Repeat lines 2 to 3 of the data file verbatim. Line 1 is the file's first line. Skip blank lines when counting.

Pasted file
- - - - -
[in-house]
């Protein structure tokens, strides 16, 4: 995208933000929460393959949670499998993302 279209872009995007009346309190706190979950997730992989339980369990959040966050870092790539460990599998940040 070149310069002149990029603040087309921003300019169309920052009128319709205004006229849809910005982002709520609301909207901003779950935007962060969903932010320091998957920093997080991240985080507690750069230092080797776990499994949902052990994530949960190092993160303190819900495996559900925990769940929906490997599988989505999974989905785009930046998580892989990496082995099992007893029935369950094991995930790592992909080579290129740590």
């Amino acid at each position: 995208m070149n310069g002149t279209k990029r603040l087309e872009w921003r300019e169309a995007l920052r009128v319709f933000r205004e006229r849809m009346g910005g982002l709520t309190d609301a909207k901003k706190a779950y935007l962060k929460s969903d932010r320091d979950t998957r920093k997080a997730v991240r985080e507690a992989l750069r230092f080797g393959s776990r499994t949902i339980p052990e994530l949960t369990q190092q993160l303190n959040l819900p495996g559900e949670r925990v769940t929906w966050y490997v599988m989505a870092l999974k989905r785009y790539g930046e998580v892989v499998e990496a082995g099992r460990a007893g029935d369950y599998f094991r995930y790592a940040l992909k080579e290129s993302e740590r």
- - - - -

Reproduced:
């Protein structure tokens, strides 16, 4: 995208933000929460393959949670499998993302 279209872009995007009346309190706190979950997730992989339980369990959040966050870092790539460990599998940040 070149310069002149990029603040087309921003300019169309920052009128319709205004006229849809910005982002709520609301909207901003779950935007962060969903932010320091998957920093997080991240985080507690750069230092080797776990499994949902052990994530949960190092993160303190819900495996559900925990769940929906490997599988989505999974989905785009930046998580892989990496082995099992007893029935369950094991995930790592992909080579290129740590």
């Amino acid at each position: 995208m070149n310069g002149t279209k990029r603040l087309e872009w921003r300019e169309a995007l920052r009128v319709f933000r205004e006229r849809m009346g910005g982002l709520t309190d609301a909207k901003k706190a779950y935007l962060k929460s969903d932010r320091d979950t998957r920093k997080a997730v991240r985080e507690a992989l750069r230092f080797g393959s776990r499994t949902i339980p052990e994530l949960t369990q190092q993160l303190n959040l819900p495996g559900e949670r925990v769940t929906w966050y490997v599988m989505a870092l999974k989905r785009y790539g930046e998580v892989v499998e990496a082995g099992r460990a007893g029935d369950y599998f094991r995930y790592a940040l992909k080579e290129s993302e740590r």